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J Gen Intern Med. 2014 Aug;29(8):1105-12. doi: 10.1007/s11606-014-2783-3. Epub 2014 Mar 8.

Exploration of an automated approach for receiving patient feedback after outpatient acute care visits.

Author information

1
University of Alabama at Birmingham [UAB], Birmingham, AL, USA, eberner@uab.edu.

Abstract

BACKGROUND:

To improve and learn from patient outcomes, particularly under new care models such as Accountable Care Organizations and Patient-Centered Medical Homes, requires establishing systems for follow-up and feedback.

OBJECTIVE:

To provide post-visit feedback to physicians on patient outcomes following acute care visits.

DESIGN:

A three-phase cross-sectional study [live follow-up call three weeks after acute care visits (baseline), one week post-visit live call, and one week post-visit interactive voice response system (IVRS) call] with three patient cohorts was conducted. A family medicine clinic and an HIV clinic participated in all three phases, and a cerebral palsy clinic participated in the first two phases. Patients answered questions about symptom improvement, medication problems, and interactions with the healthcare system.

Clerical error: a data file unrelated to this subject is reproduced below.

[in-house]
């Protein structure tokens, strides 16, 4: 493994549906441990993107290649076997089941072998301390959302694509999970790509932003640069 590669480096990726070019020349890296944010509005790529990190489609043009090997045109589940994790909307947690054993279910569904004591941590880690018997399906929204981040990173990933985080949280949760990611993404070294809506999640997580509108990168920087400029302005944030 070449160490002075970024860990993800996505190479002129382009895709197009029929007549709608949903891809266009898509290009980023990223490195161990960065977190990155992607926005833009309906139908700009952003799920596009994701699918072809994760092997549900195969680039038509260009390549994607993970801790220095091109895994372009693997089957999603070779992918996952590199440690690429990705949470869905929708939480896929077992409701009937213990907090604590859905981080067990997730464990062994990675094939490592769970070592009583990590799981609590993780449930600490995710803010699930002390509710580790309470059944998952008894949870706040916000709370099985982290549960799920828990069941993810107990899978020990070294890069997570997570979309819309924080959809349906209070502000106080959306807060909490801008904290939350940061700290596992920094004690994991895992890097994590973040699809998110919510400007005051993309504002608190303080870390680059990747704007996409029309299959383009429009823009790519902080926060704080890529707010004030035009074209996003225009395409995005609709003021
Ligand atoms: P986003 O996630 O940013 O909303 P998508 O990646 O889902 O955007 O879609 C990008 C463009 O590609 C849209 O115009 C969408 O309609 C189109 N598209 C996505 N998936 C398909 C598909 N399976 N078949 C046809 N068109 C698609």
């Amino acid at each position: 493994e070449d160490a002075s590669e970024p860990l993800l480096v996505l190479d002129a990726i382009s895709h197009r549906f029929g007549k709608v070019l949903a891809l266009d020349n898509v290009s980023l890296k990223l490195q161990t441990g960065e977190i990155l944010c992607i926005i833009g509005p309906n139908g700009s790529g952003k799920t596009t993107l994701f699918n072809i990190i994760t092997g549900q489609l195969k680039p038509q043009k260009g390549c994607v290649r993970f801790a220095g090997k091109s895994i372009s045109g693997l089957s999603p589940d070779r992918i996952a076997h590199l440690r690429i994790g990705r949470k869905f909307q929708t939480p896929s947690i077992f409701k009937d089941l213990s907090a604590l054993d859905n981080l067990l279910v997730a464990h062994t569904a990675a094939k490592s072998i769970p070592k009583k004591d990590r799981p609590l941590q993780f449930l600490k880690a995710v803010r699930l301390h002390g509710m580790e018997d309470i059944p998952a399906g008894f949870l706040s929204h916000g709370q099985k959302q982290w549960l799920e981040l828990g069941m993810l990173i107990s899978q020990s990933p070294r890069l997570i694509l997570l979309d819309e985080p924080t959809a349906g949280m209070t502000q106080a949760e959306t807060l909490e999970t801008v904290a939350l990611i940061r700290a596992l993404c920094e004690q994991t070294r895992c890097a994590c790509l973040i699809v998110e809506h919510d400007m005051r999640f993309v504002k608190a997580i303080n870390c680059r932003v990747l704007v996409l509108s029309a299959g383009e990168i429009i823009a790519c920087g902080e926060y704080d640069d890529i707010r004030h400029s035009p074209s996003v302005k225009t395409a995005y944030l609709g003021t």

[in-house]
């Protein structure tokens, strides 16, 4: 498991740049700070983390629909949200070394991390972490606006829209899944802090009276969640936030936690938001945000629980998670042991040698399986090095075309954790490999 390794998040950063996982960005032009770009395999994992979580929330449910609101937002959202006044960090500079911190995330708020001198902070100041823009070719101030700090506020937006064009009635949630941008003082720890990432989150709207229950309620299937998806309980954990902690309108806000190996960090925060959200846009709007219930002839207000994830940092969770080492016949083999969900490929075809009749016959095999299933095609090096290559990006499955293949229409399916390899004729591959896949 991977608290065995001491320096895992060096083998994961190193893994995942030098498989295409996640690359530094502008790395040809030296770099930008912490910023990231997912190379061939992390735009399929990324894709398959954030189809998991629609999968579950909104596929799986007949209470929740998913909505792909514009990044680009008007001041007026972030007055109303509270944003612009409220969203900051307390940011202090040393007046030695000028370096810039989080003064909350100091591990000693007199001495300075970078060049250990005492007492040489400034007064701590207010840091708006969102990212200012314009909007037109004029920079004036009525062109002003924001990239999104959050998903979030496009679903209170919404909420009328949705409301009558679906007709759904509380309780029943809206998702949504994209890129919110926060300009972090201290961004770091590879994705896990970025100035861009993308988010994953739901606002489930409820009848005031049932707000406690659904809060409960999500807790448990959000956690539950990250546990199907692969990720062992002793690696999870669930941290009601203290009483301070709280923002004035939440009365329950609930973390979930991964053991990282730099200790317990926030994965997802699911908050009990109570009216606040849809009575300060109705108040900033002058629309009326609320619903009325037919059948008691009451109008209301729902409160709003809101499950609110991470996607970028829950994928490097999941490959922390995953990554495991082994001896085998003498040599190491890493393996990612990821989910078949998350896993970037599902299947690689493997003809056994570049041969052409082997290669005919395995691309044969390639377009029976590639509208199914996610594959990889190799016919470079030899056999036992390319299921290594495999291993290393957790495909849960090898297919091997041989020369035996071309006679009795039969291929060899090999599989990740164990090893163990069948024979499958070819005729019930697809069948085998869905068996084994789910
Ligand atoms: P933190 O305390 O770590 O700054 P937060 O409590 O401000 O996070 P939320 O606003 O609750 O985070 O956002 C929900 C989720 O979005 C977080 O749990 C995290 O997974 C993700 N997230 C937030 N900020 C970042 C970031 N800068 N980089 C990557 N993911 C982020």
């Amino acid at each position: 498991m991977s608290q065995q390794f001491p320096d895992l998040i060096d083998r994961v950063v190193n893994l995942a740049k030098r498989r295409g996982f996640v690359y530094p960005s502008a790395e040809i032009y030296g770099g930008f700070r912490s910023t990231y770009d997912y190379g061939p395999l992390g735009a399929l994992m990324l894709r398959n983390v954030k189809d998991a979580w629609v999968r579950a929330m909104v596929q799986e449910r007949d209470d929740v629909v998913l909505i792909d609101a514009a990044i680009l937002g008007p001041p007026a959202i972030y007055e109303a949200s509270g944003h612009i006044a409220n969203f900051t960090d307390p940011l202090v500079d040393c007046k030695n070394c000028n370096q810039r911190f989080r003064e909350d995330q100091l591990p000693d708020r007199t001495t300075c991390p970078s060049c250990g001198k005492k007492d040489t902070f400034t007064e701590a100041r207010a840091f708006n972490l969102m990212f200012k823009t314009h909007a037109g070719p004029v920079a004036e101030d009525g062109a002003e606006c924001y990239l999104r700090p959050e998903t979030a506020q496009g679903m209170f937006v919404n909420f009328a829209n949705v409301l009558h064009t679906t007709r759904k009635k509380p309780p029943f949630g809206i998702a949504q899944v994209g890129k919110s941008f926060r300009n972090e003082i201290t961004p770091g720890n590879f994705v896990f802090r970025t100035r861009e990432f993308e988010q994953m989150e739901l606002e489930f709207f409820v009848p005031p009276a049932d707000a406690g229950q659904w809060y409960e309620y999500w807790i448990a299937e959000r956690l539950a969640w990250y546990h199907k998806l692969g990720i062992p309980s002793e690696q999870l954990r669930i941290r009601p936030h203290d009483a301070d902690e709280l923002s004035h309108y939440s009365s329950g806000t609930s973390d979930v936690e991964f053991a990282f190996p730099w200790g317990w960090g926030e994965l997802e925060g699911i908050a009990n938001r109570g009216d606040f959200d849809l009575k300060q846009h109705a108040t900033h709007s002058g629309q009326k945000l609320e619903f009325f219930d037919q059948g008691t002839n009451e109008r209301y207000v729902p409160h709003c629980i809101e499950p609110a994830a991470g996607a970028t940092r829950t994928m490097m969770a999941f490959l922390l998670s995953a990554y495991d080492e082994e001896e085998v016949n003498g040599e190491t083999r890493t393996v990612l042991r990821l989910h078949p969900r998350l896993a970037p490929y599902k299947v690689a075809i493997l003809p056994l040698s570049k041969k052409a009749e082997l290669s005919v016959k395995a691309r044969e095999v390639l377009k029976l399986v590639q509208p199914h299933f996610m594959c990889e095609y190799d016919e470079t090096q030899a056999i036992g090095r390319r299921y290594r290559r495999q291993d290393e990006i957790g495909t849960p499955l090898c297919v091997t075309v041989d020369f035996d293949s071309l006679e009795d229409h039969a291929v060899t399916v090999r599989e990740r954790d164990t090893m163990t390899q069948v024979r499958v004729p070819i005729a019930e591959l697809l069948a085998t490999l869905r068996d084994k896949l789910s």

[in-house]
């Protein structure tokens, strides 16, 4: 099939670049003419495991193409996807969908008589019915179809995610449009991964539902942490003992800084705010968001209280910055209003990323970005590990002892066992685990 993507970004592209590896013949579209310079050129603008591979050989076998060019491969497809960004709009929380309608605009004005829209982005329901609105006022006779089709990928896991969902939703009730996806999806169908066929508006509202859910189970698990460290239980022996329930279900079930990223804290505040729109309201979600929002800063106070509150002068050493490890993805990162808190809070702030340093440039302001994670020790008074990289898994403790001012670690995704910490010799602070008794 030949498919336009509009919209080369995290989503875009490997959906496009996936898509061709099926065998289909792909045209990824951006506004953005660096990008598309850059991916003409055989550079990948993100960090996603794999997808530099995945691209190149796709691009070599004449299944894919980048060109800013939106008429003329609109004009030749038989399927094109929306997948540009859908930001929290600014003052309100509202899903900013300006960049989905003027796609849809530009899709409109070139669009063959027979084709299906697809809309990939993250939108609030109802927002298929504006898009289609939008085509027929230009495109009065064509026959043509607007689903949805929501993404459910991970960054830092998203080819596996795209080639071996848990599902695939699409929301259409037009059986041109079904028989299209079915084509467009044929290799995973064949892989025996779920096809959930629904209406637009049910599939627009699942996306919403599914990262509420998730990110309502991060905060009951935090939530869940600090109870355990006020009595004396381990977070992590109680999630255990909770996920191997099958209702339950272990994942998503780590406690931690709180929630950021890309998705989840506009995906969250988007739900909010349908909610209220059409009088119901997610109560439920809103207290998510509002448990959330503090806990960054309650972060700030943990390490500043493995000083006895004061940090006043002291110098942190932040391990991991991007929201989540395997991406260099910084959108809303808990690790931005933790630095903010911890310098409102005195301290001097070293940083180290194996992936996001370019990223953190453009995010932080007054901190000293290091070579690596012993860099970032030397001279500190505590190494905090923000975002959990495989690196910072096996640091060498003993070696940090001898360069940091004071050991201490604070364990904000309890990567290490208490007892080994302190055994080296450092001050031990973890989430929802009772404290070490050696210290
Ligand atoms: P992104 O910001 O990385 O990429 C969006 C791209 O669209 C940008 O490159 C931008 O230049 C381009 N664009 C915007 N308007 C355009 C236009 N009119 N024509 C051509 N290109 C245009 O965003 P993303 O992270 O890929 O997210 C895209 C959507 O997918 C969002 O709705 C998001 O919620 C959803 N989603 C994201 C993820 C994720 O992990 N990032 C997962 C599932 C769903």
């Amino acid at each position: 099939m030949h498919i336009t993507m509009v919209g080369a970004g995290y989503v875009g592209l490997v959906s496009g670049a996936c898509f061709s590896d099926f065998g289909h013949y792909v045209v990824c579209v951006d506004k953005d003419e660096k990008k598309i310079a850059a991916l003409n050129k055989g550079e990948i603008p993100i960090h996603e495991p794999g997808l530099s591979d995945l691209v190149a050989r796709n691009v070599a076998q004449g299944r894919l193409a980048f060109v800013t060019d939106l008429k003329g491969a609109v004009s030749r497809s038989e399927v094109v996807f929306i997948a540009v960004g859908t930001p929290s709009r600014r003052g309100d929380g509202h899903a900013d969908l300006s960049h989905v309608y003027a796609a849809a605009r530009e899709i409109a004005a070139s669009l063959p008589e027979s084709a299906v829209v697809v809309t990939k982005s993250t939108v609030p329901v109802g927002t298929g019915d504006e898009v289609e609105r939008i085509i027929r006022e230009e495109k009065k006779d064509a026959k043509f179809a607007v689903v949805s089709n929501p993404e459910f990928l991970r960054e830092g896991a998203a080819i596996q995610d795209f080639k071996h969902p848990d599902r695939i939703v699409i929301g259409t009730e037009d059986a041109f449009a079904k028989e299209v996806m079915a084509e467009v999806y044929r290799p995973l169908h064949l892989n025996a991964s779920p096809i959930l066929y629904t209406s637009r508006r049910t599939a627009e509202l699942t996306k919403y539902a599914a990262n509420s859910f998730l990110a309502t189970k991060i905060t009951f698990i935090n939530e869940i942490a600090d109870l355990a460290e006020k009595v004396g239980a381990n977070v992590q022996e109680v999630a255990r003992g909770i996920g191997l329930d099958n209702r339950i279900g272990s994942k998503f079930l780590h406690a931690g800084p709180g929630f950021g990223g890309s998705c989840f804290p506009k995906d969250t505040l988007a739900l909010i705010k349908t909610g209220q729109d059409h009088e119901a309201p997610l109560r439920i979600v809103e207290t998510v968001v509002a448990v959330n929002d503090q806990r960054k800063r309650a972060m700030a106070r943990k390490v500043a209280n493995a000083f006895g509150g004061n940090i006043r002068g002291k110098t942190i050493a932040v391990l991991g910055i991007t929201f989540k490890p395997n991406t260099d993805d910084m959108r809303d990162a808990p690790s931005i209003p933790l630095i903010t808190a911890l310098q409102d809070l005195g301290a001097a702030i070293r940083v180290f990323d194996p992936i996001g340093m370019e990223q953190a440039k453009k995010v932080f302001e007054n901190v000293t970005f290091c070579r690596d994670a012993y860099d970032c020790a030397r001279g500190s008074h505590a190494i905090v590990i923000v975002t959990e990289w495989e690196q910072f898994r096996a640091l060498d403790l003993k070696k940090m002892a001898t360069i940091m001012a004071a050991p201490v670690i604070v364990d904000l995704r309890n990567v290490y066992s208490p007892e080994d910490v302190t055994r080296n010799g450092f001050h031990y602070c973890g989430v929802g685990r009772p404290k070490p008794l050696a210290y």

PATIENTS:

A total of 616 patients were included: 142 from Phase 1, 352 from Phase 2 and 122 from Phase 3.

MAIN MEASURES:

Primary outcomes included: problem resolution, provider satisfaction with the system, and comparison of IVRS with live calls made by research staff.

KEY RESULTS:

During both live follow-up phases, at least 96% of patients who were reached completed the call compared to only 48% for the IVRS phase. At baseline, 98 of 113 (88%) patients reported improvement, as well as 167 of 196 (85%) in the live one-week follow-up. In the one-week IVRS phase, 25 of 39 (64%) reported improvement. In all phases, the majority of patients in both the improved and unimproved groups had not contacted their provider or another provider. While 63% of providers stated they wanted to receive patient feedback, they varied in the extent to which they used the feedback reports.

CONCLUSIONS:

Many patients who do not improve as expected do not take action to further address unresolved problems. Systematic follow-up/feedback mechanisms can potentially identify and connect such patients to needed care.

PMID:
24610308
PMCID:
PMC4099452
DOI:
10.1007/s11606-014-2783-3
[Indexed for MEDLINE]
Free PMC Article

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